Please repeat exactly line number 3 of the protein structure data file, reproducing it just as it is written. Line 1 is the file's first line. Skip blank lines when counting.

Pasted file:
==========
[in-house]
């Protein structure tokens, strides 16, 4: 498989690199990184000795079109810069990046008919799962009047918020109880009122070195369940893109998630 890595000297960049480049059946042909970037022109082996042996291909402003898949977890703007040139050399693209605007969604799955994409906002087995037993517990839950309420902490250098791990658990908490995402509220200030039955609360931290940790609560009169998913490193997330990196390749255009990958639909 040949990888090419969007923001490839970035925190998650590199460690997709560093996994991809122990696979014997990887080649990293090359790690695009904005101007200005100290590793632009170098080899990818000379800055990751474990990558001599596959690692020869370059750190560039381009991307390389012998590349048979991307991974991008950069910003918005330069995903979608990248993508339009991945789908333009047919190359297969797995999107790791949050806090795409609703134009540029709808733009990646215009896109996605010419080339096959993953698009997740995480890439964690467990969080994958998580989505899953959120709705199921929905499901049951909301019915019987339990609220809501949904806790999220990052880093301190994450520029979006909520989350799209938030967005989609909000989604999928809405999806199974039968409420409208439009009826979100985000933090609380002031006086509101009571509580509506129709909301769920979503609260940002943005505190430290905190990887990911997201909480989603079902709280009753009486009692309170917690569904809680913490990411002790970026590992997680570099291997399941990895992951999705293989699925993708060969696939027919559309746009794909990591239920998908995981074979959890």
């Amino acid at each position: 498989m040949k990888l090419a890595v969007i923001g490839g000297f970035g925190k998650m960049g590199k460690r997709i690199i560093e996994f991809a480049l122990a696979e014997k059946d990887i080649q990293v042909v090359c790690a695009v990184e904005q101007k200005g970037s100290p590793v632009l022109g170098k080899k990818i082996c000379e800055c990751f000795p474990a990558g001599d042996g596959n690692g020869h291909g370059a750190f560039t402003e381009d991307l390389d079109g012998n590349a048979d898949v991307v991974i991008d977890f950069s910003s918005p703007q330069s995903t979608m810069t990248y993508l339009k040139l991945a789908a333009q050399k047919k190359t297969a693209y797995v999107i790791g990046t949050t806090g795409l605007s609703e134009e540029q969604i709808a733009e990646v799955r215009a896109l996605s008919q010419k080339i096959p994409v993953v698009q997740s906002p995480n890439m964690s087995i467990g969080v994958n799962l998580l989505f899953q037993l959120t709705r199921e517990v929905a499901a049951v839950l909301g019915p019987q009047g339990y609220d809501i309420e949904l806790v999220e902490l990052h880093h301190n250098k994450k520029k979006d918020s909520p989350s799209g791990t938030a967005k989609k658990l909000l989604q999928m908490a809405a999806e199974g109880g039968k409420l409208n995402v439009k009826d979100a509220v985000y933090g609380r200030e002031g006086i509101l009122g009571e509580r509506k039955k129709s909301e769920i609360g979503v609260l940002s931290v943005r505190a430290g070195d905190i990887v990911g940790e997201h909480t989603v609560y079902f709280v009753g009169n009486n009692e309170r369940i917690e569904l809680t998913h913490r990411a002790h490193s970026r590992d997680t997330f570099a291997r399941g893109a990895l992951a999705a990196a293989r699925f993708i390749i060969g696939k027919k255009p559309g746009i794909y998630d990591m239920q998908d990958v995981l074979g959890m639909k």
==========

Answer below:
């Amino acid at each position: 498989m040949k990888l090419a890595v969007i923001g490839g000297f970035g925190k998650m960049g590199k460690r997709i690199i560093e996994f991809a480049l122990a696979e014997k059946d990887i080649q990293v042909v090359c790690a695009v990184e904005q101007k200005g970037s100290p590793v632009l022109g170098k080899k990818i082996c000379e800055c990751f000795p474990a990558g001599d042996g596959n690692g020869h291909g370059a750190f560039t402003e381009d991307l390389d079109g012998n590349a048979d898949v991307v991974i991008d977890f950069s910003s918005p703007q330069s995903t979608m810069t990248y993508l339009k040139l991945a789908a333009q050399k047919k190359t297969a693209y797995v999107i790791g990046t949050t806090g795409l605007s609703e134009e540029q969604i709808a733009e990646v799955r215009a896109l996605s008919q010419k080339i096959p994409v993953v698009q997740s906002p995480n890439m964690s087995i467990g969080v994958n799962l998580l989505f899953q037993l959120t709705r199921e517990v929905a499901a049951v839950l909301g019915p019987q009047g339990y609220d809501i309420e949904l806790v999220e902490l990052h880093h301190n250098k994450k520029k979006d918020s909520p989350s799209g791990t938030a967005k989609k658990l909000l989604q999928m908490a809405a999806e199974g109880g039968k409420l409208n995402v439009k009826d979100a509220v985000y933090g609380r200030e002031g006086i509101l009122g009571e509580r509506k039955k129709s909301e769920i609360g979503v609260l940002s931290v943005r505190a430290g070195d905190i990887v990911g940790e997201h909480t989603v609560y079902f709280v009753g009169n009486n009692e309170r369940i917690e569904l809680t998913h913490r990411a002790h490193s970026r590992d997680t997330f570099a291997r399941g893109a990895l992951a999705a990196a293989r699925f993708i390749i060969g696939k027919k255009p559309g746009i794909y998630d990591m239920q998908d990958v995981l074979g959890m639909k």